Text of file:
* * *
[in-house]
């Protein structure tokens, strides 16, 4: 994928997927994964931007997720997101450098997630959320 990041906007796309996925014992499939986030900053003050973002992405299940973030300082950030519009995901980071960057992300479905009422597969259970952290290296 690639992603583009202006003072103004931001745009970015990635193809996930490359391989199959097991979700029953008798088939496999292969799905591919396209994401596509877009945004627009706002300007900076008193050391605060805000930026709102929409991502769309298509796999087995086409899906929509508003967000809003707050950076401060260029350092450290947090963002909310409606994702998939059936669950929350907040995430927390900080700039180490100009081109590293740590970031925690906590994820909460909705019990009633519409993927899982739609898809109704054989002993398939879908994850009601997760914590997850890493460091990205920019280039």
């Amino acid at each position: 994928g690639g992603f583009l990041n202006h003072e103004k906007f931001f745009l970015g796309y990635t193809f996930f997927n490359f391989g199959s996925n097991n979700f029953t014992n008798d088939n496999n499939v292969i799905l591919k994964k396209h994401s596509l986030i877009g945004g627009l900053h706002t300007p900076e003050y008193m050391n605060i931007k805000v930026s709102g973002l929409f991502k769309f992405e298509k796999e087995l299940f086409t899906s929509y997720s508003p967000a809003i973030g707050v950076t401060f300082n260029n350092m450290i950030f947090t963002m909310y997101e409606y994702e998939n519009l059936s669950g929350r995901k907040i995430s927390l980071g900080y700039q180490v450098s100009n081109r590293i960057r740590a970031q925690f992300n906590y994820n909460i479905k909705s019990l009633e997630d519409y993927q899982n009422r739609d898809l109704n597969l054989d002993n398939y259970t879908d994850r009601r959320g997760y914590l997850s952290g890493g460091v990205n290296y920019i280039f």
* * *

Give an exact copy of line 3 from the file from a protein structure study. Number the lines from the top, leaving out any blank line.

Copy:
């Amino acid at each position: 994928g690639g992603f583009l990041n202006h003072e103004k906007f931001f745009l970015g796309y990635t193809f996930f997927n490359f391989g199959s996925n097991n979700f029953t014992n008798d088939n496999n499939v292969i799905l591919k994964k396209h994401s596509l986030i877009g945004g627009l900053h706002t300007p900076e003050y008193m050391n605060i931007k805000v930026s709102g973002l929409f991502k769309f992405e298509k796999e087995l299940f086409t899906s929509y997720s508003p967000a809003i973030g707050v950076t401060f300082n260029n350092m450290i950030f947090t963002m909310y997101e409606y994702e998939n519009l059936s669950g929350r995901k907040i995430s927390l980071g900080y700039q180490v450098s100009n081109r590293i960057r740590a970031q925690f992300n906590y994820n909460i479905k909705s019990l009633e997630d519409y993927q899982n009422r739609d898809l109704n597969l054989d002993n398939y259970t879908d994850r009601r959320g997760y914590l997850s952290g890493g460091v990205n290296y920019i280039f």